Novois a Danish multinational company located in Denmark. The firmmajorly produces Industrial enzymes and pharmaceutical and morespecifically the insulin. The firm was initially founded as a familyowned business in the 1920s by two Pedersen brothers. In 1974, thecompany went public, and it was registered in a stock exchange. Novowas therefore, registered in with the Copenhagen Stock Exchange forit to raise more capital from the public. Registering the firm withCopenhagen Stock Exchange also intended on making the firm known ininvestment circles inside and outside of the country of Denmark(Arthur & Dullum, 1982).
Themajor characteristics of the Danish securities market that wereresponsible for market segmentation in Denmark included asymmetryinformation base of domestic and foreign investors, financial risk,political risk, taxation, foreign exchange risk and the alternativesets of feasibility portfolios (Arthur & Dullum, 1982).
NovoCompany later decided to internalize its sources of funds and thecapital structure. The decision of the management was based on thefact that Danish securities market was not only illiquid but alsosegmented against other capital markets. This move could thereforehelp in lowering the cost of capital employed by the firm. Inaddition, Novo closed the information gap with the US investors whenMorgan Grenfell managed to sell a 20 million dollars of convertibleEurobond (Arthur & Dullum, 1982).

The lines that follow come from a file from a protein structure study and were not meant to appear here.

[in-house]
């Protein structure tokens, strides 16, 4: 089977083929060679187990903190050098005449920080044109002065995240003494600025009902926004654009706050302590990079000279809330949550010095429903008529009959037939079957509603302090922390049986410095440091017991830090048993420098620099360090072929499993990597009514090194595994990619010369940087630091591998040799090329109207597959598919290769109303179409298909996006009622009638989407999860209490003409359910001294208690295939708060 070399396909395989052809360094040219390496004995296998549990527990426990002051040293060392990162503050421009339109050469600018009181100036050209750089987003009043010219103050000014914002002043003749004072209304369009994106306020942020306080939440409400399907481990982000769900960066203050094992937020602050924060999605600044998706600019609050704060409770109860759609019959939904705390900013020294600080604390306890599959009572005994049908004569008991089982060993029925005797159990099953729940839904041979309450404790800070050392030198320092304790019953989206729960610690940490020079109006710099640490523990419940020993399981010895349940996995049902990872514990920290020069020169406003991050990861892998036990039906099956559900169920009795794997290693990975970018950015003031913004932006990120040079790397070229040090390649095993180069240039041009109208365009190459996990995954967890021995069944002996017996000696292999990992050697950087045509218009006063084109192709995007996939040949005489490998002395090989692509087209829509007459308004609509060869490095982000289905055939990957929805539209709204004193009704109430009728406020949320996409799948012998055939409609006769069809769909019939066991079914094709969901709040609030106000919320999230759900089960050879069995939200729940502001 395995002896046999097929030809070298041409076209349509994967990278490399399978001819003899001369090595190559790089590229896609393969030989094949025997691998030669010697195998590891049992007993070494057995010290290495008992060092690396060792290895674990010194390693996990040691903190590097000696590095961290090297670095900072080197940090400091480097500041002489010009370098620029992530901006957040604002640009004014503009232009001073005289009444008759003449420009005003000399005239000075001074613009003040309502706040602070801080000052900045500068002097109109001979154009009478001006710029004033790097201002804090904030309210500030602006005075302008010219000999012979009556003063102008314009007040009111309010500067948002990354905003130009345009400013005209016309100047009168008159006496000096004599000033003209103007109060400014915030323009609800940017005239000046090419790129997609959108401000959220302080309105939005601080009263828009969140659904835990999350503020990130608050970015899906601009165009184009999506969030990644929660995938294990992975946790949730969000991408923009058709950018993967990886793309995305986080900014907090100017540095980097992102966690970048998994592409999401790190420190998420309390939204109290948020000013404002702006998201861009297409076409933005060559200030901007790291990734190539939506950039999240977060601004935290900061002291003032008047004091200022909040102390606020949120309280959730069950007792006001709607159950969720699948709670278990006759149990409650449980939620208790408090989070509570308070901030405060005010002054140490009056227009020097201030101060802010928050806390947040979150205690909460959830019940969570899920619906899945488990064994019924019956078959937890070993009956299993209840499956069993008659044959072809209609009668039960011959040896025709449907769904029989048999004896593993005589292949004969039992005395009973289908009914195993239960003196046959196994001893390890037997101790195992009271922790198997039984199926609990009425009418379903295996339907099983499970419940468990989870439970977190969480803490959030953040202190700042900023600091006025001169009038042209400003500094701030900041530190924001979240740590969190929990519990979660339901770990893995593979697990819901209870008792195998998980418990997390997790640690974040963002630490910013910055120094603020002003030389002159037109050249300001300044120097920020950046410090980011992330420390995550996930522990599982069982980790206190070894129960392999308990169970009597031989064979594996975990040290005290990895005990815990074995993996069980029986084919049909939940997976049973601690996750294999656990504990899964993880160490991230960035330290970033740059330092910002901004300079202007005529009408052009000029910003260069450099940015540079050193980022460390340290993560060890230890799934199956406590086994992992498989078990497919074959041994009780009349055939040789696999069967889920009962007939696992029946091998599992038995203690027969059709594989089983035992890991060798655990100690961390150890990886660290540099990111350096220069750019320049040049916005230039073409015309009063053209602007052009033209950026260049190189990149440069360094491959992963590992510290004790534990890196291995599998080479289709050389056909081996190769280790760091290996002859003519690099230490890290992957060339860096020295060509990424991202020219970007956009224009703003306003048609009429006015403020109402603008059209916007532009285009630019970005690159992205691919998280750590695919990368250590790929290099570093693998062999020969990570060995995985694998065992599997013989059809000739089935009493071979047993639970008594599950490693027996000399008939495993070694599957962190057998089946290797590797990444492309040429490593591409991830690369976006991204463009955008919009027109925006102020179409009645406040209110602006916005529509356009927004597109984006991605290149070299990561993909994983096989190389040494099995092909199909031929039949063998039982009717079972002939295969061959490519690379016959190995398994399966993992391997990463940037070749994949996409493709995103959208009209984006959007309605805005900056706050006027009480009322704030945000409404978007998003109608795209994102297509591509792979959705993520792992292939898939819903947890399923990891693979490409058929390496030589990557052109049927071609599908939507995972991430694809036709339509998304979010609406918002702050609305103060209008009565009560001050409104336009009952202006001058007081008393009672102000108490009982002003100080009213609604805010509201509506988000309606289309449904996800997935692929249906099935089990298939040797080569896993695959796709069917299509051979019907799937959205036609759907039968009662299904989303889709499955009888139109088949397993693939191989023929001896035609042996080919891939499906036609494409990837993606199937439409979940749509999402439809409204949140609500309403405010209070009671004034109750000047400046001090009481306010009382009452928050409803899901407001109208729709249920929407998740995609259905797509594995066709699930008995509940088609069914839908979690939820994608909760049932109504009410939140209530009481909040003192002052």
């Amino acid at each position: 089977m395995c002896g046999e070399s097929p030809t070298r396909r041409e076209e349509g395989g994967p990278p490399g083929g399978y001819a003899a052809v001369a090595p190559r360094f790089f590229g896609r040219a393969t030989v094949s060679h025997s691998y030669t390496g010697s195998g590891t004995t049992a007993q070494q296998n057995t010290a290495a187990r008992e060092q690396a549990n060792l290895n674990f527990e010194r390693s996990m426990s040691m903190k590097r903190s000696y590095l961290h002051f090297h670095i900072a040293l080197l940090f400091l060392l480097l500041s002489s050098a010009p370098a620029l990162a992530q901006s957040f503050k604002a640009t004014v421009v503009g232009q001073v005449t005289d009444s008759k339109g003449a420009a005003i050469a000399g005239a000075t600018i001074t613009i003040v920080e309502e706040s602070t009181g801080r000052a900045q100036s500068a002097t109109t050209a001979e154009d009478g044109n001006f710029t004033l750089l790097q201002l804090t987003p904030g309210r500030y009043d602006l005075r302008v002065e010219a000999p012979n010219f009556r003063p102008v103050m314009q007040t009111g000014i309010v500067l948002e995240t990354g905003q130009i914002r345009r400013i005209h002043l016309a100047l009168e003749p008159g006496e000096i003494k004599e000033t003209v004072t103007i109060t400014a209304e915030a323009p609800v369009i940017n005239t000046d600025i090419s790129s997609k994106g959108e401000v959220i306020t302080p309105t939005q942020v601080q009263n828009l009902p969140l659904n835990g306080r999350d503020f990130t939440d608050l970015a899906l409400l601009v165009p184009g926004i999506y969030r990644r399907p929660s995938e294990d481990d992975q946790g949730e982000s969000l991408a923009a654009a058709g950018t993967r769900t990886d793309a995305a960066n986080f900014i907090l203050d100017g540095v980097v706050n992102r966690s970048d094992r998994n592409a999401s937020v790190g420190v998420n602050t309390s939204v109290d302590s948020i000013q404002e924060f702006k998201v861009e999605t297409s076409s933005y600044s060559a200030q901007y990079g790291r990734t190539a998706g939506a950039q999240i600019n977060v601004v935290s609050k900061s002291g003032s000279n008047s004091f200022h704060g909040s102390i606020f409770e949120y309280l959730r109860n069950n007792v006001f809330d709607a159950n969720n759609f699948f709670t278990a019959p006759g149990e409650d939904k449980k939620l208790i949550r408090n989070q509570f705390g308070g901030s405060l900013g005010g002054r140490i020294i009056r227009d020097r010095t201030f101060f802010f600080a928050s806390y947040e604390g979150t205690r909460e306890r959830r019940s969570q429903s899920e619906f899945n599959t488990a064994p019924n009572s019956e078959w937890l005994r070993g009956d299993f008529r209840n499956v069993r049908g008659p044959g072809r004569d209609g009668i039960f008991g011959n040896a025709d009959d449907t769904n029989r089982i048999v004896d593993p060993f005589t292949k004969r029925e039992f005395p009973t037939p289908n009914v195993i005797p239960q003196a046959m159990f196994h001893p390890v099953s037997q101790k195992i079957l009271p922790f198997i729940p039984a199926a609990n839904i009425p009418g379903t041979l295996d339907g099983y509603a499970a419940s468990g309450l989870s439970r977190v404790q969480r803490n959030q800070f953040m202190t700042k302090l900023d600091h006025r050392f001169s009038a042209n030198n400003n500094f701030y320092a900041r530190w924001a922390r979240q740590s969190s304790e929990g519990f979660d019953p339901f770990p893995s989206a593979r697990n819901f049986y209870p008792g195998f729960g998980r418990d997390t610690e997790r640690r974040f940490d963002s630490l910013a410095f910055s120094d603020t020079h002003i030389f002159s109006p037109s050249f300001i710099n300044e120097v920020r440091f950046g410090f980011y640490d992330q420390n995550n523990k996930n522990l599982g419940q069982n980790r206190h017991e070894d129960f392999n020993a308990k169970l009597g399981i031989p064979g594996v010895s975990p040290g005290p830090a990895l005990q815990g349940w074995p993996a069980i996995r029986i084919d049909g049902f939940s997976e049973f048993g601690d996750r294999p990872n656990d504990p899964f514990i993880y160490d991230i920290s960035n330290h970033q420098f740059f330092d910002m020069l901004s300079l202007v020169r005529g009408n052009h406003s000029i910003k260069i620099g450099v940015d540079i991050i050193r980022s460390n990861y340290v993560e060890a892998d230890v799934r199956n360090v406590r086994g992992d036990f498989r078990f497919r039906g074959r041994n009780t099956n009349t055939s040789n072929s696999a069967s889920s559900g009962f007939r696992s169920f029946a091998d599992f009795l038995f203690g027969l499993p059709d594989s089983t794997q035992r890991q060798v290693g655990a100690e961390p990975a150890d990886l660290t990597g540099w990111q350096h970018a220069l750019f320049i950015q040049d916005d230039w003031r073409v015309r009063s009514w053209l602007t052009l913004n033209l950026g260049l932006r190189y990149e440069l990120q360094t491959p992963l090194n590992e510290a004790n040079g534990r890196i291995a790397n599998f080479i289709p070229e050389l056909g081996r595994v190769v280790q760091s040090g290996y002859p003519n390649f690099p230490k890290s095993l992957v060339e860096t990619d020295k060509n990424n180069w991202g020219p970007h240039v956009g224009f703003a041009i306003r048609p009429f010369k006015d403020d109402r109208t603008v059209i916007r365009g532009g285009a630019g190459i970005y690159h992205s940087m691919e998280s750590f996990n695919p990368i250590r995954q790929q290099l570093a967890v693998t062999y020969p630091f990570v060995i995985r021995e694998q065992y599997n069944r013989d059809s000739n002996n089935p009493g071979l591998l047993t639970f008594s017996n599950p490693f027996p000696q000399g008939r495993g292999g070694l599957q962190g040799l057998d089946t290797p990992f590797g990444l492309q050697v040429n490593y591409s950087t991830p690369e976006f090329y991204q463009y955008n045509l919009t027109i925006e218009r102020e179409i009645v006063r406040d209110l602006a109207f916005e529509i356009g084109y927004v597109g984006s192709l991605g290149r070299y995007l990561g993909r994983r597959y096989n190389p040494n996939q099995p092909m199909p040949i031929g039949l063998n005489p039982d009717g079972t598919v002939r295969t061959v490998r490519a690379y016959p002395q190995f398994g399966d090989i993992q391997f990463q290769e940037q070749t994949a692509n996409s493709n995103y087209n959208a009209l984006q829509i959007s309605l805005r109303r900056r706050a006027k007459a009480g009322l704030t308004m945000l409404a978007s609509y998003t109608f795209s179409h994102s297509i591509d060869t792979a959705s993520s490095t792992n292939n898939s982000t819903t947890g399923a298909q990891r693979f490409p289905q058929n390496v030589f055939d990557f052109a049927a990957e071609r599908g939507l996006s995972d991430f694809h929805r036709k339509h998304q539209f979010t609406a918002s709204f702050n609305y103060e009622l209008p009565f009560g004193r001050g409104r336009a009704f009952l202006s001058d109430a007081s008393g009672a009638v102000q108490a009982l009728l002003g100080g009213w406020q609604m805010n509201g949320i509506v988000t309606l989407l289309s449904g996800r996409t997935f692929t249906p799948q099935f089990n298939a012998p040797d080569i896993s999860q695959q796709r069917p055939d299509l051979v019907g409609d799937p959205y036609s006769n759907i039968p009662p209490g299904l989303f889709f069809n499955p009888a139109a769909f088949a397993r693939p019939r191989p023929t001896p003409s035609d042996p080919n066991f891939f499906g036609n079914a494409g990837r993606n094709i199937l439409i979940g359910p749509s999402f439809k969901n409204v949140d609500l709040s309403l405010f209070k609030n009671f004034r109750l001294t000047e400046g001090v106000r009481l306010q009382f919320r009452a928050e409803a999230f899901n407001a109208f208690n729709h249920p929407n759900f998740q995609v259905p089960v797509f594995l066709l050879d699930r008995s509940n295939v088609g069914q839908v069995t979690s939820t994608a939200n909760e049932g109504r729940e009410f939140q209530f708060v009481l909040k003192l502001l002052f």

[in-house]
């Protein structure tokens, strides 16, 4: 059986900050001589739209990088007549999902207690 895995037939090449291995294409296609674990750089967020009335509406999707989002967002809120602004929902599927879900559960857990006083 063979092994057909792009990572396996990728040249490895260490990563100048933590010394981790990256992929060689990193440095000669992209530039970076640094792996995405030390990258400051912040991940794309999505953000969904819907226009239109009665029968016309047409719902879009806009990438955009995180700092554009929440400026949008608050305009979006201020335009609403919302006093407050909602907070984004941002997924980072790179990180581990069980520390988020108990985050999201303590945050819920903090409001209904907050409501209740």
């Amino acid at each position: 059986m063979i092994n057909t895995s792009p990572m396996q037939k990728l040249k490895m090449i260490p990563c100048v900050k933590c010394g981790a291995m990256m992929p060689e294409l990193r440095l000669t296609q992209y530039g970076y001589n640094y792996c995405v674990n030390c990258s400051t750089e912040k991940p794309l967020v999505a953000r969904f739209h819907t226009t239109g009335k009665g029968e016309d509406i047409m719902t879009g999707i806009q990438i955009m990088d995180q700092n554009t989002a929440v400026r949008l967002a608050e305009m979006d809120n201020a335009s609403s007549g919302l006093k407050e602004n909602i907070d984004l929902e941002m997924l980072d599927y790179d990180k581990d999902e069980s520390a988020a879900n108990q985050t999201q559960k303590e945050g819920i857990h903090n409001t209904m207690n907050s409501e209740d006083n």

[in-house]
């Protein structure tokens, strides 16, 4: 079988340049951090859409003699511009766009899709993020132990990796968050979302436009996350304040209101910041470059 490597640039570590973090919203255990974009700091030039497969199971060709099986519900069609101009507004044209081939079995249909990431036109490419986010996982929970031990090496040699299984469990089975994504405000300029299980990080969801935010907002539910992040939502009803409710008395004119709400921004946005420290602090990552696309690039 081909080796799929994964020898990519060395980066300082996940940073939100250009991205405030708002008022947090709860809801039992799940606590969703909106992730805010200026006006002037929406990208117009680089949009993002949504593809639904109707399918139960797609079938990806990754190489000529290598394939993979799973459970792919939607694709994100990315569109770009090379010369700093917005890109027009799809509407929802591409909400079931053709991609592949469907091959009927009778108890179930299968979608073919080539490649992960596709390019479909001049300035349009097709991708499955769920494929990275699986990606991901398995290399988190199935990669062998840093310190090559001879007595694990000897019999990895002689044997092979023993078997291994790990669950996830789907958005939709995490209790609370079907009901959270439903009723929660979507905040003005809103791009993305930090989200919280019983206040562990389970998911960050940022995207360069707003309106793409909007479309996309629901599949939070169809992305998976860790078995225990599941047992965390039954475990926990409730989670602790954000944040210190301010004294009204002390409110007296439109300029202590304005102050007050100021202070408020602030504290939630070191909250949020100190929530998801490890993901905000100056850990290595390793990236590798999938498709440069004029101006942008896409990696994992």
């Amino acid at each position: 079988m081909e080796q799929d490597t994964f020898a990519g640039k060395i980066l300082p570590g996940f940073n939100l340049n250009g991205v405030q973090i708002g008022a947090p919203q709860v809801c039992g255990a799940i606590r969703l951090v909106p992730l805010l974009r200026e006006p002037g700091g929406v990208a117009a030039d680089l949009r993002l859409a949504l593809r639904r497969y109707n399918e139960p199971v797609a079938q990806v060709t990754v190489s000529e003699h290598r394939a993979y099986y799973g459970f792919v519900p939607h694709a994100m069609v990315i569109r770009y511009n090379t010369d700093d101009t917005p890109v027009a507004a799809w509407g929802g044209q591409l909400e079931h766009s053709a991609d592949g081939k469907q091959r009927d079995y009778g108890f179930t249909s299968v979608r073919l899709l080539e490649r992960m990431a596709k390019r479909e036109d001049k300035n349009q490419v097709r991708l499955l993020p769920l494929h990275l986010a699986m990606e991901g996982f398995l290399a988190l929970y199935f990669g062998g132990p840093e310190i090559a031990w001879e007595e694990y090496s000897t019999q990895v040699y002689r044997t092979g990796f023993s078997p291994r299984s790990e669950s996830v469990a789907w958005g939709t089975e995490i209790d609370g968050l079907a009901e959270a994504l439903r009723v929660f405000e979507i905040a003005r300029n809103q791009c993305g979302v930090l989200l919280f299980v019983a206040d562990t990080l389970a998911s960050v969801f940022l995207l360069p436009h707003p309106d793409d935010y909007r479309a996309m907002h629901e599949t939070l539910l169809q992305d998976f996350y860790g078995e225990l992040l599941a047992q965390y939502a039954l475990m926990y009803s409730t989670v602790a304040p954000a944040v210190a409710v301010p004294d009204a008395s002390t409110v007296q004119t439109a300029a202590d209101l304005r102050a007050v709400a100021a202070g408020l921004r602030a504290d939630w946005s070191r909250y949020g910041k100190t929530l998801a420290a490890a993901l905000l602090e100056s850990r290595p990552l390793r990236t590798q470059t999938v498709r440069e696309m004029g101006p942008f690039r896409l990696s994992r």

Inthe late 1970s, the biotech companies were faced with an unexpectedfortuitous event. The industry was experienced a drastic fall in theshare prices. However, Novo took advantage of this event byorganizing a seminar in New York to convince the US investors to buyits shares. By 1981, foreign investors had bought shares and theshare price of Novo gradually went (Arthur & Dullum, 1982).
ArthurS. & Dullum B. (1982). The Novo case, Internationalizing the Costof Capital in Theory and Practice: New York: Wiley,